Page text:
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Okanagan-Taste

Let's get back to creating dishes and appreciating food

Returning to recipes

The idea of New Year’s resolutions feels a bit outdated. Often made, many fade away after a few weeks.

The word itself, from Merriam-Webster, in part, is defined as the act or process of resolving, such as the act of answering or solving.

Which brings me to a question about so-called one-dish creations that, I think, needs an answer: When did people decide that throwing a pile of seemingly random ingredients into a large aluminum foil roaster pan was a good idea?

Many videos of these dishes have popped up for me on social media lately, surely because Internet algorithms point this content in my direction. The majority begin with the large aluminum pan on the counter – in one memorable case, with the paper info sheet at the bottom left there to bake along with the food – followed by the placement of a large block of cheese or tube of ground meat in the center, which is then surrounded by the dumping of cans of veggies and condensed soups around the pan’s edge.

I hope these dishes are edible, but I’m not sure many taste all that great.

My second question is: Why waste these products? Many are shelf stable, and it seems to me a solution to solving the increasing need at food banks and related charities might be to donate these items where they are needed most.

This is not to slight anyone using crock pots, air fryers or Instant Pots to solve the question, what’s for dinner? I’ve seen many good recipe videos using these devices to save both time and money, and I am a major fan of one- (or two-) pot or pan recipes. But the key word here is “recipes.” So, let us go back to the idea of a resolution.

Maybe 2024 is the year we return to recipes.

Pull out those retro wire-coiled cookbooks from the back of the dusty cupboard or a drawer, create a digital or paper file folder of dishes you found online, ask friends or relatives if they can take a pic of their favourite family recipe and message it to you.

Save a few bucks by having the ingredients for a recipe on your shopping list, rather than winging it when you’re in the store or save that list to an app and watch for sale items.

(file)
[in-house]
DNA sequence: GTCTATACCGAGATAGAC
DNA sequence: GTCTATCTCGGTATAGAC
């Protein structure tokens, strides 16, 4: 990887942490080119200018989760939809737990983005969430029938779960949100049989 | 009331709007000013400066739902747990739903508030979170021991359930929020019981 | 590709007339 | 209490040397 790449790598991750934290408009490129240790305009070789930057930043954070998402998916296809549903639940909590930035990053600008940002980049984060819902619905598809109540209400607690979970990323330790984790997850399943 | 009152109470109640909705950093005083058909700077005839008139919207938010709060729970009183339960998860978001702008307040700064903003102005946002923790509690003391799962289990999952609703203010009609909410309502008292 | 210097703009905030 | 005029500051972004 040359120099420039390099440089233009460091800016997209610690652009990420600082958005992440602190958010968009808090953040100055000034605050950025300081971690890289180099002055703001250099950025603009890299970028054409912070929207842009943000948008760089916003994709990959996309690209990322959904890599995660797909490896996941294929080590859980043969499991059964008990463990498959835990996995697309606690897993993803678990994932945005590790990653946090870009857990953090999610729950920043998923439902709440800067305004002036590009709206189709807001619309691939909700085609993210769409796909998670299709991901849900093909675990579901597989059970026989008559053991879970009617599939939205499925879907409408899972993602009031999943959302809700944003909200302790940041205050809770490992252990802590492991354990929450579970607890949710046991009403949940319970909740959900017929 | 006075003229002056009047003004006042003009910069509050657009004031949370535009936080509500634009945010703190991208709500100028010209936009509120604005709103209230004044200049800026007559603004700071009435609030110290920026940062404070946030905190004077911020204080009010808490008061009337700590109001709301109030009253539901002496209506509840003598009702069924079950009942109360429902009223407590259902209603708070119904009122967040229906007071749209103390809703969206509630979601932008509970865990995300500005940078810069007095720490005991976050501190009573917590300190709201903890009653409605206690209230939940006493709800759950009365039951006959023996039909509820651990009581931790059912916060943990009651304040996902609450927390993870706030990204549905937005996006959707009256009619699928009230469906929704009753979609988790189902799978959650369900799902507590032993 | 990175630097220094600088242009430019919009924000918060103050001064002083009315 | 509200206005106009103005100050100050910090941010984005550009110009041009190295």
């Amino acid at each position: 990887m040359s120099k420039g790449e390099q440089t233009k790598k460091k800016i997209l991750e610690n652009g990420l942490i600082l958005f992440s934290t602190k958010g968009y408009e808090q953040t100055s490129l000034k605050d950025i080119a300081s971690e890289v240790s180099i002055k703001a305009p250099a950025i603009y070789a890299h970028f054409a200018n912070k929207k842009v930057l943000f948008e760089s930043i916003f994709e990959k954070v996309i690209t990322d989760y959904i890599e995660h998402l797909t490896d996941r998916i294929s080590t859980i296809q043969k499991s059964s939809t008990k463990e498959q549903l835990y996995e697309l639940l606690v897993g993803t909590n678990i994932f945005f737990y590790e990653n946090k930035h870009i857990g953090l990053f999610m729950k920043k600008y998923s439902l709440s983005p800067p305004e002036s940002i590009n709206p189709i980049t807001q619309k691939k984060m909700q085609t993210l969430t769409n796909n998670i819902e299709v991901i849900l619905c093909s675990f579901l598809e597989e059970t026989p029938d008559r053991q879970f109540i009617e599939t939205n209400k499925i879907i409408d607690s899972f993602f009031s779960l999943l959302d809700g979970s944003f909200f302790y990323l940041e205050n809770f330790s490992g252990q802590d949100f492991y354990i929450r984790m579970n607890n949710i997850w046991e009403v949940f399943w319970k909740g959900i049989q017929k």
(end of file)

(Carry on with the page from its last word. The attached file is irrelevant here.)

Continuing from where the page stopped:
In 2024, let’s respect the process of making a meal, resolve to appreciate the time and thought that goes into cooking and creating a dish, and recognize, to quote Cesar Chavez, that “the people who give you their food, give you their heart.”

This article is written by or on behalf of an outsourced columnist and does not necessarily reflect the views of Castanet.



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About the Author

A creative thinker with more than two decades of experience in communications, Allison is an early adopter of social and digital media, bringing years of work in traditional media to the new frontier of digital engagement marketing through her company, All She Wrote.

She is the winner of the Thompson Okanagan Tourism Association's 2011 and 2012 awards for Social Media Initiative, an International LERN award for marketing, and the 2014 Penticton Chamber of Commerce Business Excellence Award for Hospitality/Tourism.

Allison has amassed a following on multiple social networks of more than 30,000, frequently writes and about social media, food and libations as well as travel and events, and through her networks, she led a successful bid to bring the Wine Bloggers Conference to Penticton in June 2013, one of the largest social media wine events in the world, generating 31 million social media impressions, $1 million in earned media, and an estimated ongoing economic impact of $2 million.

In 2014, she held the first Canadian Wine Tourism Summit to spark conversation about the potential for wine tourism in Canada as a year-round economic driver.

Allison contributes epicurean content to several publications, has been a judge for several wine and food competitions, and has earned her advanced certificate from the Wine and Spirit Education Trust.

In her spare time, she has deep, meaningful conversations with her cats.

She can be reached at [email protected]



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The views expressed are strictly those of the author and not necessarily those of Castanet. Castanet does not warrant the contents.

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